Question: Prove that $\displaystyle (a^2+b^2)x^2 + 2(a+b)x + 2 = 0$ has no real roots, if a and b are unequal.
that's not what i got. i got that the discriminant is $\displaystyle \triangle = -4a^2 - 4b^2 + 8ab$
now we need to show that this is negative if $\displaystyle a \ne b$
it is easier than you think. think "factorize". then recall that $\displaystyle [f(x)]^2 \ge 0$ for all $\displaystyle x \in \mathbb{R}$
what confuses me though is the way the question was stated.
according to what we actually proved, the question should have been "Prove that a and b are unequal if $\displaystyle (a^2+b^2)x^2 + 2(a+b)x + 2 = 0$ has no real roots."
Rather what we actually proved is its converse i think .... what do u suggest?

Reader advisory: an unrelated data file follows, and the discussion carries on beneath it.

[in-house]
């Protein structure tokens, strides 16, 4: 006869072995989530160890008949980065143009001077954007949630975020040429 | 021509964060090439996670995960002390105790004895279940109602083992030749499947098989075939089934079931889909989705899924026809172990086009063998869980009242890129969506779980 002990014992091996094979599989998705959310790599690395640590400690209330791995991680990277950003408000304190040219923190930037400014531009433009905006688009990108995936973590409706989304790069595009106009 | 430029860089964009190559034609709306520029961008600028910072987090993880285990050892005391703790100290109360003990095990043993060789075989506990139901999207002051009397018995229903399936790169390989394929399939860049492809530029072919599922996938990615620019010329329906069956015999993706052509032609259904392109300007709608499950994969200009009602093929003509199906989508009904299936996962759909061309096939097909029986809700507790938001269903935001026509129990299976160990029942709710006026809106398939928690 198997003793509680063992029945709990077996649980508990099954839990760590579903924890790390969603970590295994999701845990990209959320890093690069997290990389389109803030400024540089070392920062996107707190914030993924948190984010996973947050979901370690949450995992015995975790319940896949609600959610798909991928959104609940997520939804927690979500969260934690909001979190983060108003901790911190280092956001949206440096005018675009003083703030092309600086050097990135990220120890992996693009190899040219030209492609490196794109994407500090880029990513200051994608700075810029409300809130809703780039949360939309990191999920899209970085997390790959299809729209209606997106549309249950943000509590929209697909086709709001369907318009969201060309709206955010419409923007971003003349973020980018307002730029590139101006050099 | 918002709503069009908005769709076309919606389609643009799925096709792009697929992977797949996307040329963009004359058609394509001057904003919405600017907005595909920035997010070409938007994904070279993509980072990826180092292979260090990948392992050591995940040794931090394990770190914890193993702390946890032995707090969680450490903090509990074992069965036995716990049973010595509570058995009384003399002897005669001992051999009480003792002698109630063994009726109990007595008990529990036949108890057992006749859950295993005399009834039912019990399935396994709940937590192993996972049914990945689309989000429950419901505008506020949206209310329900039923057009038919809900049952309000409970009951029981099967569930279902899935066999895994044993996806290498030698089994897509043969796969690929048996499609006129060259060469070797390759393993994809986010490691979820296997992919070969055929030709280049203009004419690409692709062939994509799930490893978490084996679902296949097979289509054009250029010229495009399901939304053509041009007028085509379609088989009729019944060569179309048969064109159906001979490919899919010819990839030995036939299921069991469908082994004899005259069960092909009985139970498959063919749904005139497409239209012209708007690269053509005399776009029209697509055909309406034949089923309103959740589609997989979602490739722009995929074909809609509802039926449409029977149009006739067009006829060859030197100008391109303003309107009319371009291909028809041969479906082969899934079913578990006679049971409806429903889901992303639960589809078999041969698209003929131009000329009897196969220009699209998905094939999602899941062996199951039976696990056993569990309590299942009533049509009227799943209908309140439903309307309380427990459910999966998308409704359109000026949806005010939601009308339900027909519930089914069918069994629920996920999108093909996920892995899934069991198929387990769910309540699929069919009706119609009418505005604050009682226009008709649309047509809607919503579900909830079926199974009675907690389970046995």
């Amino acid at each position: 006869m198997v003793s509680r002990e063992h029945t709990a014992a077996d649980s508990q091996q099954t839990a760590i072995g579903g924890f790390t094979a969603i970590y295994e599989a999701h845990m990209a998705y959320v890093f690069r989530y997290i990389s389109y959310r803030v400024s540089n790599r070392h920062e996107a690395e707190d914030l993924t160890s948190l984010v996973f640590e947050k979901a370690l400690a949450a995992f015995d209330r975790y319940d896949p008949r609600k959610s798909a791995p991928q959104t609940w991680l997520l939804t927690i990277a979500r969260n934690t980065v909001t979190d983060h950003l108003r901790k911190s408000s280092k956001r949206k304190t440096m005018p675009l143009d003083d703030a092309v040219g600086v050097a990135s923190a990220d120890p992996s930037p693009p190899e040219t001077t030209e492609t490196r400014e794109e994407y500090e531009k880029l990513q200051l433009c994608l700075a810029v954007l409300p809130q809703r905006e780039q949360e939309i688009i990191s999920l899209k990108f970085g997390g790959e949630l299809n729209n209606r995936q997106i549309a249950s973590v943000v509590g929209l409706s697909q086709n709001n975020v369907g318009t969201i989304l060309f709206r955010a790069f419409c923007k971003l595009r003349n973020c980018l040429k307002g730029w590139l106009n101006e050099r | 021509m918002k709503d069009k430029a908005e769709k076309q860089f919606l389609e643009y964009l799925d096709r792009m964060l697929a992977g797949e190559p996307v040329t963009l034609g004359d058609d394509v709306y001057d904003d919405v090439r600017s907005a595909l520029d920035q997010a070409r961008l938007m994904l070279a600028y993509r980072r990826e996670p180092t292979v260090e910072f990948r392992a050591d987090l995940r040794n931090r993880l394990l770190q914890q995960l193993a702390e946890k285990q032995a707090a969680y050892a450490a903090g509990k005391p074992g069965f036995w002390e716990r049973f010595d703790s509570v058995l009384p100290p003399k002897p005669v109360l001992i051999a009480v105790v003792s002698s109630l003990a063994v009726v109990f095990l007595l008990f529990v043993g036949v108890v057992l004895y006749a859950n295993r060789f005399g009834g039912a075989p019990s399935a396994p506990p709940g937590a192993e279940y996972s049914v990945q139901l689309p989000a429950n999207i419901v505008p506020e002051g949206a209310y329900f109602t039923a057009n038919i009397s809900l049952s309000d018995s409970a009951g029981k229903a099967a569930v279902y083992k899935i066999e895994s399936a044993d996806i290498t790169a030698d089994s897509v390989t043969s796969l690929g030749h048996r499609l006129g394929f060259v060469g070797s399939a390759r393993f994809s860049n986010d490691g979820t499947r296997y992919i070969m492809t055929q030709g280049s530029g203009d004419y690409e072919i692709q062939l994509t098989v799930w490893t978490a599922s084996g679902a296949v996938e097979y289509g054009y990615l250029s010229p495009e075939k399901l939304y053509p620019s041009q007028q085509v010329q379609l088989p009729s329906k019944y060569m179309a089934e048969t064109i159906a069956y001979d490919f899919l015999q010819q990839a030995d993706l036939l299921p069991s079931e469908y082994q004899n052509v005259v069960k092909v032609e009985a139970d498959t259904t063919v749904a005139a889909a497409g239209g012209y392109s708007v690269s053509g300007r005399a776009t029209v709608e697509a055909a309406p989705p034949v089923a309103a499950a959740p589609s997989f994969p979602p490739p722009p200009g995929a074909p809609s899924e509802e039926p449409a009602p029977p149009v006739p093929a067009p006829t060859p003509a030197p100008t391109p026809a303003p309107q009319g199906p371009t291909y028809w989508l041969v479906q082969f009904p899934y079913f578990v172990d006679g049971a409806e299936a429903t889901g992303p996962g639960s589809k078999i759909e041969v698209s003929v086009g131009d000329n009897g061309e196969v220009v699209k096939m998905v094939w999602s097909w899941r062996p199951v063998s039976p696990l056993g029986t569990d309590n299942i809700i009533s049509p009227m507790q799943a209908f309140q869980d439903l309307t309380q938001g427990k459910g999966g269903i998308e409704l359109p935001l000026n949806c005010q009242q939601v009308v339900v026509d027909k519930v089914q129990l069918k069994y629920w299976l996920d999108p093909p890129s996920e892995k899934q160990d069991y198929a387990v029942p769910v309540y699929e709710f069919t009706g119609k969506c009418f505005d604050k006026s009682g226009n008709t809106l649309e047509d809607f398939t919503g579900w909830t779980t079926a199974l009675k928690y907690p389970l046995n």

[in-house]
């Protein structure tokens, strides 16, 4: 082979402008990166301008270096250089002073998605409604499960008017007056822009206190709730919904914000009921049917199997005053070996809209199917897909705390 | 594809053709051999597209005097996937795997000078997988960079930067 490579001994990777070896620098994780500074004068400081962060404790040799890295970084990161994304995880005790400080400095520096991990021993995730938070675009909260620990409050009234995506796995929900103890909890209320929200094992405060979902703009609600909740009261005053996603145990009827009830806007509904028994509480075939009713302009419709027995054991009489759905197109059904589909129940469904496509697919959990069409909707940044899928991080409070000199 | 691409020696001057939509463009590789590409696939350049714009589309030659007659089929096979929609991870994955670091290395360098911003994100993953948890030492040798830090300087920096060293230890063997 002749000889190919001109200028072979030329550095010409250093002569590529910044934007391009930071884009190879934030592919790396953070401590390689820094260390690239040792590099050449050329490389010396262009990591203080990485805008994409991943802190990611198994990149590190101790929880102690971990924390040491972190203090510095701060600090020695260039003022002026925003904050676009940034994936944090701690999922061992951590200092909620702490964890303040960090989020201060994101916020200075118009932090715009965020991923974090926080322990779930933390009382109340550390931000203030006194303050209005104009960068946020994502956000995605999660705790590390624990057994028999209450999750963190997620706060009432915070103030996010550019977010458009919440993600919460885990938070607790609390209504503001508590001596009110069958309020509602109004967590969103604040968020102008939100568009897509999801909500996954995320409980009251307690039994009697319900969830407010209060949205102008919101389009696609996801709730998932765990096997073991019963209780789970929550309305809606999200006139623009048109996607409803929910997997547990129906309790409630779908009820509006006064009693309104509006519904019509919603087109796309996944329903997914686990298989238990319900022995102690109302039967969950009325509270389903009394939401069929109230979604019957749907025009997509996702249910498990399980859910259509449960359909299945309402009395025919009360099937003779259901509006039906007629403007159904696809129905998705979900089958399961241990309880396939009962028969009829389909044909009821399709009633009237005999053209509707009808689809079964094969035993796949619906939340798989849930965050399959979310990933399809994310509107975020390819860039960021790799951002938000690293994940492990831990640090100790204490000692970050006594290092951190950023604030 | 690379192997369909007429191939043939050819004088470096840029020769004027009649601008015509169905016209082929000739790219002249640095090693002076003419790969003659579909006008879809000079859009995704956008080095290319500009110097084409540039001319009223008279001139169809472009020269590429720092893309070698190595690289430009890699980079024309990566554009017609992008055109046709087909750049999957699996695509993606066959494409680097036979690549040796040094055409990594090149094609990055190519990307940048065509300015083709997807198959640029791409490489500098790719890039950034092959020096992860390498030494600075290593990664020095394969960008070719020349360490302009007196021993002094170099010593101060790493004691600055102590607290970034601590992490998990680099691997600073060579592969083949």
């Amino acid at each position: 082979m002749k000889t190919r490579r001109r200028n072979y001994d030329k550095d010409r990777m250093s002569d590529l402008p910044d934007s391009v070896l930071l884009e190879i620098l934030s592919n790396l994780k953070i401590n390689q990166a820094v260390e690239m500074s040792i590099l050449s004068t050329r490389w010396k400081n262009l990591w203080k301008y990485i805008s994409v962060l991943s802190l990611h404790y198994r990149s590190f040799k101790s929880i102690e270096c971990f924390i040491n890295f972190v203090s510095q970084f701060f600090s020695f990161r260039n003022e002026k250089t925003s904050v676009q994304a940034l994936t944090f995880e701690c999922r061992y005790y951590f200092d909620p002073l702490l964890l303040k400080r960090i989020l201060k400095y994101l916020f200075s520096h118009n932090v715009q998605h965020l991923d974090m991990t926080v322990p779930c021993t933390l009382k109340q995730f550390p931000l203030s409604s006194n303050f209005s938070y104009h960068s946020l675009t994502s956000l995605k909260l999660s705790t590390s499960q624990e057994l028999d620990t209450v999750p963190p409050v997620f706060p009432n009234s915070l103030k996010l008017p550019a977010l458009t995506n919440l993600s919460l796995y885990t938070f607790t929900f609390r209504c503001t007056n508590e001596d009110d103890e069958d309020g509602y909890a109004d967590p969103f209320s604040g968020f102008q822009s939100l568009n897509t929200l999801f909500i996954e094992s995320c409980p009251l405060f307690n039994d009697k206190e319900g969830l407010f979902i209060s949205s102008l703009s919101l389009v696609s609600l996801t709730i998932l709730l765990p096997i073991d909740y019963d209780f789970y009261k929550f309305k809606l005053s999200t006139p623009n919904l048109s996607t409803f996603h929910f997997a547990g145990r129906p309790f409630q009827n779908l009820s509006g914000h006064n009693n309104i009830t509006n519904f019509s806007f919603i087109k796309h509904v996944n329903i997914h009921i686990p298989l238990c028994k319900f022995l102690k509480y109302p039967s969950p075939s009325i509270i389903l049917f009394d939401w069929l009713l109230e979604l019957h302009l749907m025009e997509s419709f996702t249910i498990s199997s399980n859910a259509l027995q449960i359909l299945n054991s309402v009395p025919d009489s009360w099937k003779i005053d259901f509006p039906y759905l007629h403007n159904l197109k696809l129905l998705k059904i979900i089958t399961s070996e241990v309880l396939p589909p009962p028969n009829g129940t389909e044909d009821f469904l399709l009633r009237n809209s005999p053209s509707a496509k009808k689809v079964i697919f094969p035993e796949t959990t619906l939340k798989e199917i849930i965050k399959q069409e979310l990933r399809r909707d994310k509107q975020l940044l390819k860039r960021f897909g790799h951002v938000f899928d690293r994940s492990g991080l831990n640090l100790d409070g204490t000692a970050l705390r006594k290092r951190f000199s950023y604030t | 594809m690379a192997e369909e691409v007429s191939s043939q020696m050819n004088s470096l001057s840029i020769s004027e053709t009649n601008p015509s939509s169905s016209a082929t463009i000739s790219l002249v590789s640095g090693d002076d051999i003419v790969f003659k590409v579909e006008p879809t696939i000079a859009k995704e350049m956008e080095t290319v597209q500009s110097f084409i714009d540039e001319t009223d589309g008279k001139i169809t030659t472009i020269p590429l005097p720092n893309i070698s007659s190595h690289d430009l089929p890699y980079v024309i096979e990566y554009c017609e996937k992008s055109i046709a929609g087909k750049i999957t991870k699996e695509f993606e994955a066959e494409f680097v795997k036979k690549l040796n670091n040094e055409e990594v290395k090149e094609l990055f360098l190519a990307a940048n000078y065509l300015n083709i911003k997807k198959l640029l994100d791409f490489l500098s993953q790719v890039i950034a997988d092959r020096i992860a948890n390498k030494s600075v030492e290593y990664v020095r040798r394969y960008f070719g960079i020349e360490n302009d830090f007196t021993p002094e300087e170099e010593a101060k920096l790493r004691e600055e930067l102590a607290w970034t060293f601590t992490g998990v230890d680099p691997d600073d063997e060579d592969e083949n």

the question asked us to prove an implication:
$\displaystyle a \ne b \implies (a^2+b^2)x^2 + 2(a+b)x + 2 = 0$ has no real roots.
this is exactly what we proved. we assumed $\displaystyle a \ne b$ and then found the discriminant and showed that it has to be negative when $\displaystyle a \ne b$
Hello Jhevon,
I'm a little confused ...
"a and b are unequal if ...=0 has no real roots" is the same as "if ...=0 has no real roots, (then) a and b are unequal"
And this last sentence rather leads to $\displaystyle (a^2+b^2)x^2 + 2(a+b)x + 2 = 0 \implies a \ne b$, doesn't it ?
Actually, this implication is an equivalence, since the discriminant is $\displaystyle -4(a-b)^2$ ^^
the "if" was in front of the "a and b are unequal"
the way ibnashraf re-worded it, yes.And this last sentence rather leads to $\displaystyle (a^2+b^2)x^2 + 2(a+b)x + 2 = 0 \implies a \ne b$, doesn't it ?
yes, i realize that. but i am a good little boy and i prove what i am told to proveActually, this implication is an equivalence, since the discriminant is $\displaystyle -4(a-b)^2$ ^^